Tuesday 11 April – Wednesday 12 April 2023
University of Queensland, Brisbane

In person and online
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ANFF Designer In Residence appointed Chair of Victorian Premier’s Design Awards

ANFF’s Designer In Residence, Prof Leah Heiss, an award winning designer and Eva and Marc Besen International Research Chair in Design at Monash Art, Design and Architecture (MADA) has been named as the new Chair of the Victorian Premier’s Design Awards. Full story here.

Nanofabulous Seminar: Photonic Chip Frequency Combs: Australian Made Technologies for Measuring Almost Anything








Optical frequency combs were invented near the end of the 20th century and have revolutionised precision measurement – particularly the measurement of time with optical atomic clocks. Their significance was recognised with the award of the 2005 Nobel Prize in physics, but since then have remained largely within sophisticated laboratories. Recent advances have made it possible to realise optical frequency combs in the form of micro-chips which can be manufactured cheaply, are compact and efficient. These advances open the possibility to use optical frequency combs in a much wider range of applications outside the laboratory with the potential to transform our every-day lives.

This seminar will introduce optical frequency combs, explain how they are used for precision measurement and describe emerging approaches that can be used to achieve optical frequency comb systems as micro-chips. The talk will present an outlook for the diverse areas of application where combs might have transformative impact spanning high-speed data communications, machine learning, seismology, biomedical imaging, monitoring civil infrastructure and the environment, and even searching for life on other planets.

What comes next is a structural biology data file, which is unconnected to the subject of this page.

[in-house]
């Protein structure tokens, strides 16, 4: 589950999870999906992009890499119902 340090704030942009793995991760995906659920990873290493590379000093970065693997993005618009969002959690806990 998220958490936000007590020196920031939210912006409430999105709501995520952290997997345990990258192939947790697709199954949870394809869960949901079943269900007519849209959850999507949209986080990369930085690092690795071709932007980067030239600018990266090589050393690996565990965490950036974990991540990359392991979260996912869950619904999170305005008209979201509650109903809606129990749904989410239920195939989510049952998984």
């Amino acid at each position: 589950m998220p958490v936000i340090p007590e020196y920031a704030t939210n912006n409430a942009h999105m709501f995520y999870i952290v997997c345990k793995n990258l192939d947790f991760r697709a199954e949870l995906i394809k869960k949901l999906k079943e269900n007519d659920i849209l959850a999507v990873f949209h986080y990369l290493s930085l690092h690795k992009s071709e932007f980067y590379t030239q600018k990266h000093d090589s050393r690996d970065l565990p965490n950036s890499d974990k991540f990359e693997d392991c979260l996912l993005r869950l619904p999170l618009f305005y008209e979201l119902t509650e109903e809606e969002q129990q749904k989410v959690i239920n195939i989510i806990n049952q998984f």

Particular emphasis will be placed on the role of the spectacular ANFF facilities that are enabling us to take a world leading position in this high technology research area – and that will be invaluable in taking the next step to translate these technologies to industry and real-world end-users.

Dist. Prof. Arnan Mitchell
Director, Micro Nano Research Facility (MNRF)
Director, Integrated Photonics and Applications Centre (InPAC)
School of Engineering, RMIT University 

11:00am, 28/03/2023
At the Melbourne Centre for Nanofabrication Boardroom
151 Wellington Road, Clayton, 3168 

Zoom link: click here
Meeting ID: 826 2623 2020 and passcode: 525824

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ANFF-C Seminar Series: Manufacturing for Startups

In this ANFF-C seminar series, experts from various sectors will discuss all considerations from early-stage companies that want to produce manufactured products. This is an invitation to attend our first seminar in a series focusing on manufacturing for start ups.  We are developing an exciting program designed to support early stage entities and understand some of the hurdles they will face while developing a new manufacturing capability.

Commercialisation of Space – Australia’s Next Economic Growth Sector



Professor Alan Duffy
Pro Vice Chancellor, Flagship Initiatives
Swinburne University of Technology

5:00pm, 29/03/2023
At the Melbourne Centre for Nanofabrication Boardroom
151 Wellington Road, Clayton, 3168

In person and Online
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Click here to register